‘It especially attacks children, because their young minds are still vulnerable,’ he warned, demanding that the schoolhouse be guarded around the clock when the scurrilous creature’s tracks were discovered near the farmers’ houses. At night he joined the posse of young men, his former pupils, who sought to track the fiend down. But the hyena was wily and elusive.

‘Like other traitors we’ve known,’ said Pinness at one of the village’s general meetings.

One night when he was out hunting shrews and tree toads for the school nature corner, he saw the hyena cross the planted fields on the other side of the wadi and come toward him with the steady, distance-devouring lope of a wild beast. Pinness stopped in his tracks while the creature fixed its bright orange eyes on him and purred seductively. He could clearly make out the large, sloping shoulders, the bulging jaws, and the striped coat that swelled and bristled along the ridged backbone.

The hyena quickened its pace, trampling the tender vetch sprouts, and threw the old pedagogue a last mocking smile, baring its purulent fangs as it vanished into a wall of sorghum. Only when he realised that he had forgotten to take his gun along did Pinness understand the reason for ‘that sly grin’.

‘Pinness always forgets his gun,’ said the farmers upon hearing of the nocturnal encounter. They still recalled how, long ago, when the village was newly founded and Pinness’s wife Leah died of malaria while pregnant with twin daughters, he had risen from the deathbed of his beloved, whose body continued to exude green sweat even after it was cold and still, and taken off on the run for the copse of acacia trees in the wadi that was a popular spot for suicides. Several friends who rushed to the rescue found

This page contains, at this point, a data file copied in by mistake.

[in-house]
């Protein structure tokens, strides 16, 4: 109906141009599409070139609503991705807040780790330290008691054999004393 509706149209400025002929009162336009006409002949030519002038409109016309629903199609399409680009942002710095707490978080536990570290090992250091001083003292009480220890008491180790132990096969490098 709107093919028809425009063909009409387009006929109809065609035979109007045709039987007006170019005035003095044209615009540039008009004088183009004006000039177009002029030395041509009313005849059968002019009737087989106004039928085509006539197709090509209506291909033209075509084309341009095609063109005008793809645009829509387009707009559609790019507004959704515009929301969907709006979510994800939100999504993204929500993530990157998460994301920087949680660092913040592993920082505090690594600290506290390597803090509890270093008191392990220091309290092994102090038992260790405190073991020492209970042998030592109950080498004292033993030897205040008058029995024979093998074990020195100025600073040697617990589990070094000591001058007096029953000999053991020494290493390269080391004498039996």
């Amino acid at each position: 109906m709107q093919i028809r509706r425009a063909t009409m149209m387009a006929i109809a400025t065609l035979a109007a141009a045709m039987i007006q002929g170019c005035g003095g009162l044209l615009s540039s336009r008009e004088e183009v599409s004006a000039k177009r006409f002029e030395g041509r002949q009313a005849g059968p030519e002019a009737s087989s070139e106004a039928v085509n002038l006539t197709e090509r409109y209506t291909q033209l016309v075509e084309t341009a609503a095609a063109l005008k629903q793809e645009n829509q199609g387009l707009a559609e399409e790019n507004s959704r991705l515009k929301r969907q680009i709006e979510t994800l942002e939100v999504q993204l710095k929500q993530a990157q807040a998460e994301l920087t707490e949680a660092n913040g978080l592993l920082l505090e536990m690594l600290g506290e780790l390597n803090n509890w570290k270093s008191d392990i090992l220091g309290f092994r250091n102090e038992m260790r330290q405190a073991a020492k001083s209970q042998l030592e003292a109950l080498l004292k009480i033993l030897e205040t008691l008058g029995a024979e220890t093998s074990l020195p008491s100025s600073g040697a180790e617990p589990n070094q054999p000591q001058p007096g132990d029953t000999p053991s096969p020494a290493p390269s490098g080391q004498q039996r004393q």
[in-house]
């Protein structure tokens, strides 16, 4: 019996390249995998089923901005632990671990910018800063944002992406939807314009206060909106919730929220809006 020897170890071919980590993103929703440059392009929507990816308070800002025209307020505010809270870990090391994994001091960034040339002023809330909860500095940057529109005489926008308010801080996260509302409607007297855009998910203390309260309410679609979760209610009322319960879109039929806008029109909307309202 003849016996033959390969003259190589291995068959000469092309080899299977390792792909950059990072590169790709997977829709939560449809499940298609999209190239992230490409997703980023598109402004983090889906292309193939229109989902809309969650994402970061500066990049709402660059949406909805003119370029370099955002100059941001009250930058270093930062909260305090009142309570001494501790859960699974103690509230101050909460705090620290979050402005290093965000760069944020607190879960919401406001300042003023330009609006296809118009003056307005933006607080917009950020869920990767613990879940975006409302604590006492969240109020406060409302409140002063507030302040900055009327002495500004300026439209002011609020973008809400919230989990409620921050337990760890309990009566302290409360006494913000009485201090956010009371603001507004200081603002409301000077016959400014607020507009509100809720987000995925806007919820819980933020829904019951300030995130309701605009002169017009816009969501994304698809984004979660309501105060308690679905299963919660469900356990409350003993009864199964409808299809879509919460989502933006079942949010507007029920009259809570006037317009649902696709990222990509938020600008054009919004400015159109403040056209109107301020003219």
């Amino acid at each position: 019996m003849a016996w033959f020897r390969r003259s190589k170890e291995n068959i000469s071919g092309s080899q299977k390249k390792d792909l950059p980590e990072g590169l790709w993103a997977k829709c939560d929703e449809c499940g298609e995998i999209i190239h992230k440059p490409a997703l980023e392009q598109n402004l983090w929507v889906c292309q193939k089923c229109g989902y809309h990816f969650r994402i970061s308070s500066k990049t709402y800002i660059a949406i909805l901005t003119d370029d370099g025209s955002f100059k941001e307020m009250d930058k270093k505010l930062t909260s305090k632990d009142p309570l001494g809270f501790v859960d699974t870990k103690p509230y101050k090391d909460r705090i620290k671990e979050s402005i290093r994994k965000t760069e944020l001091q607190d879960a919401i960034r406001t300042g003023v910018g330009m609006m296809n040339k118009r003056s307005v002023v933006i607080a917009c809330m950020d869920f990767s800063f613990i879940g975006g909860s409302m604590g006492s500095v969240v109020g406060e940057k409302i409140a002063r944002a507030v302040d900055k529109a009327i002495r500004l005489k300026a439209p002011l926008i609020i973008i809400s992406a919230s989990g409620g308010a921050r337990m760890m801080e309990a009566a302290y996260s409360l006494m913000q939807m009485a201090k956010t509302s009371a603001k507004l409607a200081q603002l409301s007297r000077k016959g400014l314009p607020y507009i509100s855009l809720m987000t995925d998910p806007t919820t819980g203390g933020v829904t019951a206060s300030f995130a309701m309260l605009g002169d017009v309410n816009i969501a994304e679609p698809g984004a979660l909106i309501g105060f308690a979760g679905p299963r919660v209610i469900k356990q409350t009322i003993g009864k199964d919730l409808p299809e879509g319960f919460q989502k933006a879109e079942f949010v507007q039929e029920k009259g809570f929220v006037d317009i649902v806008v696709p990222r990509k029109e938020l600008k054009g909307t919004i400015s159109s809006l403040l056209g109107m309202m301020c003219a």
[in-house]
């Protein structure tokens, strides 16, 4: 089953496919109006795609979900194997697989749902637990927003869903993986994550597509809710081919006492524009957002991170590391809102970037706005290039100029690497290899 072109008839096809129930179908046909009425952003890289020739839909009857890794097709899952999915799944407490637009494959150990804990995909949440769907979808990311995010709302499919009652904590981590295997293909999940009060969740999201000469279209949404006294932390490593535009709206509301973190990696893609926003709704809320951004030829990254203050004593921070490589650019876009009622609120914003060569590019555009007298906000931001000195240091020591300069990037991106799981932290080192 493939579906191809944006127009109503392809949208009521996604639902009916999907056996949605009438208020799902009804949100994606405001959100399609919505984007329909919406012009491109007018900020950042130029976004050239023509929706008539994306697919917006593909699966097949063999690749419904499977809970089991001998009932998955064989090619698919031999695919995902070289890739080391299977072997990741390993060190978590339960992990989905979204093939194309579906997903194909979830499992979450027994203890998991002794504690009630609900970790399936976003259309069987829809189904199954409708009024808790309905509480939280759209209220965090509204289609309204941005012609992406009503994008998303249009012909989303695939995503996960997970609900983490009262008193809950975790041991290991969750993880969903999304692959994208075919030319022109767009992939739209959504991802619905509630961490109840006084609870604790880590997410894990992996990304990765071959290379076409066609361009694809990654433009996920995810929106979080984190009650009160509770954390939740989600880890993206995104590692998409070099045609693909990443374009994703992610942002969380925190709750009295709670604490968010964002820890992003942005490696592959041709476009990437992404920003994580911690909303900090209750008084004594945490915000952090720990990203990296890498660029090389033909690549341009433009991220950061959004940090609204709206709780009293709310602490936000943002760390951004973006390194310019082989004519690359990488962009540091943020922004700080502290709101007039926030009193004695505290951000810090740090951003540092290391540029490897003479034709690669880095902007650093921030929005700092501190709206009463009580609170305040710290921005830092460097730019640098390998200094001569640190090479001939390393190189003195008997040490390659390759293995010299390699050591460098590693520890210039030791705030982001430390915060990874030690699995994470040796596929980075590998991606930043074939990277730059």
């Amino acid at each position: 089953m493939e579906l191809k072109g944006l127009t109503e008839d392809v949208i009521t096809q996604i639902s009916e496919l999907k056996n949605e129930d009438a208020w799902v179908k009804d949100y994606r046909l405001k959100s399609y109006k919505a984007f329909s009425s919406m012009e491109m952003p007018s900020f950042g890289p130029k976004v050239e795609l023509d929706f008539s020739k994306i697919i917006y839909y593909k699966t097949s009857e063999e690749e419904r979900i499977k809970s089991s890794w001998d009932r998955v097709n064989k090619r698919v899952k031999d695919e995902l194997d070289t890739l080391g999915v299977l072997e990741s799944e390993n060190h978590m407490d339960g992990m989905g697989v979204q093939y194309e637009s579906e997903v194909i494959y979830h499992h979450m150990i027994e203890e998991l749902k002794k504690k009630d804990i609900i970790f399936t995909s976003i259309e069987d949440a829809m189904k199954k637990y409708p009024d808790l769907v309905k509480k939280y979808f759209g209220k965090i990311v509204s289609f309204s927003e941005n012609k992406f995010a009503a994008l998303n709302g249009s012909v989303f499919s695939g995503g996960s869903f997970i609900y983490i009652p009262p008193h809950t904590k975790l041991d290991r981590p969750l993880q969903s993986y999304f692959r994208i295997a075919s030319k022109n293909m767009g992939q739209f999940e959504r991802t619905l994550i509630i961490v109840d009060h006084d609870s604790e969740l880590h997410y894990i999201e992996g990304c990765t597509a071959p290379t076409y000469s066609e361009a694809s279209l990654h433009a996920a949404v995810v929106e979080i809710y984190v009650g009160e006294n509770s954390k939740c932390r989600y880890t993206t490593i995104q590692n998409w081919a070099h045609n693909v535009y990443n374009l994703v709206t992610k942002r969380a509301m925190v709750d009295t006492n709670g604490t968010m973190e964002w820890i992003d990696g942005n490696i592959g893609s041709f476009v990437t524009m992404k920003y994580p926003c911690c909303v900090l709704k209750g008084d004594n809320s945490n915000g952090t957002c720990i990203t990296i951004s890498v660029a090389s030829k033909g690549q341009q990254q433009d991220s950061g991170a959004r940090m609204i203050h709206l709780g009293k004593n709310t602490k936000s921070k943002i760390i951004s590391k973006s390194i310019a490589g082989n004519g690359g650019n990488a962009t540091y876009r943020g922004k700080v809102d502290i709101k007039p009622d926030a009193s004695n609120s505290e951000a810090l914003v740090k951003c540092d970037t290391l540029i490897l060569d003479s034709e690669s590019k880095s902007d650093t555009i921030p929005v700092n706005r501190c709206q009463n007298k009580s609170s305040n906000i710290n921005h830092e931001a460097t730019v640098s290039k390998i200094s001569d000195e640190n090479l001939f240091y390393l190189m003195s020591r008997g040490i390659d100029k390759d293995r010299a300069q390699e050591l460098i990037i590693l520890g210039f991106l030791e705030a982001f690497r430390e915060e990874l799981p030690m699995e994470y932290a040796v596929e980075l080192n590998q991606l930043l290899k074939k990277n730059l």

him lying among the golden thistles, sobbing bitterly. ‘He forgot his gun then too.’

Now, thinking agitatedly of the abominable beast, of his dead wife, and of her two blue, sinless foetuses, Pinness stopped shouting, ‘Who’s there?’, returned to his room, found his glasses, and hurried off to my grandfather.

   

Pinness knew that Grandfather rarely slept. He knocked and entered without waiting, the slam of the screen door waking me up. I glanced at Grandfather’s bed. As usual it was empty. The smell of his cigarette drifted in from the kitchen.

I was fifteen years old. Most of those years had been passed in Grandfather’s cabin. He had raised me with his own hands, the hands of a planter. Under his watchful eyes I had grown, bound tightly by the heavy raffia of his yarns. In the village I was known as ‘Mirkin’s orphan’, but Grandfather, a man merciful, zealous, and vengeful, never called me anything but ‘my child’.